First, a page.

Top Chef spared no expense to fly the last 5 all-stars to the fabulous Atlantis resort in Nassau in exchange for the privilege of misleading, sabotaging, endangering, and utterly exhausting them.
In the Quickfire, the cheftestants went head-to-head with the winners of their respective seasons, cooking outdoors in the sun (why?) on several nonworking burners. Carla couldn’t finish her rice, and Padma pounced on it as incisively as when she revealed to the nation that Target doesn’t sell coconuts.
For the Elimination, the chefs were told they were cooking for Bahamian royalty and logically assumed bluebloods would expect high-end fare. They planned accordingly with lamb and lobster and fantasized about working in a palatial kitchen for a change.
But the police escorted them to a nondescript fish restaurant where a bunch of nobodies in colorful costumes were dancing on the sidewalk. Ha, ha! “Royalty” was the “King of Junkanoo,” Bahamian Mardi Gras.
They had to cook in the restaurant’s cramped, ill-equipped kitchen, only to see 2 ½ hours of prep work go up in smoke — literally — when an unused deep fryer ignited. They evacuated while their food was marinated in fire-extinguishing chemicals.
With a shrugging “shit happens” attitude, Colicchio told them to go right back and start over from scratch. The show must go on.
They were tired, they’d had a bad scare, and they had to return to the same sucky kitchen. Any idiot could have predicted the results.
The judges must have still rankled from the excellent dishes served across the board the previous week because they were in full backlash, hunkered down in one of the restaurant’s booths like a bunch of mean girls. Eric Ripert even joined in, albeit with a few gratuitous swipes at fairness.
The only adult at that table turned out to be the King of Junkanoo.
At one point during the disappointing dinner, Gail and Padma wondered aloud if the chefs might be “a little disheartened” by the night’s events.
Let’s see… being flat-out lied to about the diners, having their food ruined in a senseless grease fire, consigned to cook in yet another craphole, or being forced to make their dishes twice?
If any judge dared to say anything even halfway complimentary, he or she was immediately drowned out with nitpicky bitching.
I have never wanted so badly to hit each of them upside the head with a skillet.
In the end, they hated EVERYTHING. The King of Junkanoo, who seemed to mostly like the food, must have felt like a total idiot.
Colicchio began the elimination by dismissively conceding the challenge was “tough,” but assured them the rest would be. Then he had the nerve to ask why they didn’t all rethink their dishes — once they realized they’d gotten a total screw job on who’d be eating them — while they were waiting to hear the outcome of the fire.
I’m sure Colicchio is a real prince in person, but if there were an Emmy for “TV’s Most Sadistic Prick,” he could win it (with stiff competition from Jillian Michaels on Biggest Loser).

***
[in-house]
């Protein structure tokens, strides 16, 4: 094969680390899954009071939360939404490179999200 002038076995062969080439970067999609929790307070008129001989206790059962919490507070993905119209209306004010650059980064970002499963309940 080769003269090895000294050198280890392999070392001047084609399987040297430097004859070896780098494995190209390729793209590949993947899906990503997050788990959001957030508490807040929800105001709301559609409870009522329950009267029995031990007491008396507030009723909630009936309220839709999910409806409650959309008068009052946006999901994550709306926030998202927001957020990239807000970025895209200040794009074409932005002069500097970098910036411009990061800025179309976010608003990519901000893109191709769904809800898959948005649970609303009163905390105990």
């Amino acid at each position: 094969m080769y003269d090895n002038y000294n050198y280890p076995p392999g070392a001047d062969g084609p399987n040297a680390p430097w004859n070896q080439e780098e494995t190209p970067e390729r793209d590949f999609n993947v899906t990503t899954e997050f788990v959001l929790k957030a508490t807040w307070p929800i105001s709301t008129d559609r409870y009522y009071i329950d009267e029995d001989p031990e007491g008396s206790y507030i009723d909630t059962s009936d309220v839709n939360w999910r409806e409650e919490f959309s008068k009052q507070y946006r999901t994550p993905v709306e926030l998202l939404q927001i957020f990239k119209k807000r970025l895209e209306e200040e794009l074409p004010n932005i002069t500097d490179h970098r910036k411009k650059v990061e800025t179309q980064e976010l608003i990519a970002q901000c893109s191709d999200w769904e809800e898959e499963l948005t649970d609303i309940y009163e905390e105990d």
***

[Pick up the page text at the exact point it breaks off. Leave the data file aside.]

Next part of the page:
To every chef’s credit, nobody blamed the the show’s obvious failure to prepare. That would have been unsportsmanslike. But it was open season for the judges to tear up food that miraculously came out as well as it did in spite of every effort to sabotage it.
Padma was offended by the sweet apple chip garnish on Carla’s pork. Gail was irate that her portion of Carla’s pork was raw, although that piece seemed to be a one-off. This was after Carla had tried in vain to deep-fry, then grill it BECAUSE THE KITCHEN DIDN’T HAVE A FUCKING OVEN.
Sweet potatoes put Carla’s dish over the top, and the judges’ unanimously damned it as “too much like a dessert.”
To hear them tell it, you’d think Carla slathered pork in chocolate ice cream and Nutella with Hershey’s sauce on top.
Tiffany also made pork. Ripert thought it should have been “more complex” and Gail found it “unmemorable.” Tif’s sides were dirty rice, curried slaw, and tomato jam. Ho-hum. THEM again?
Gail kvetched that Mike’s chicken was dry. Ripert thought Richard’s cannelloni was “too soft,” but it was another one-off complaint.
Antonia put pork in her polenta, which Gail said turned the pork into “mystery meat” like school cafeterias serve. (Spoken like a true mean girl.)
In the end, Mike’s dry chicken won and Carla went home for being too sweet.
I’ve revised my prediction for the final challenge. The remaining chefs will be presented with a larder stocked with rotting produce, decomposing meat, and bug-infested starches. Padma will purr, “Your final challenge, chefs, is to use these ingredients to prepare a dish that’s fresh, healthful, and delicious.”
I would love to see the final 3 get the last laugh by poisoning every judge just a little, even though Padma undoubtedly would relish the chance to puke off a few more pounds.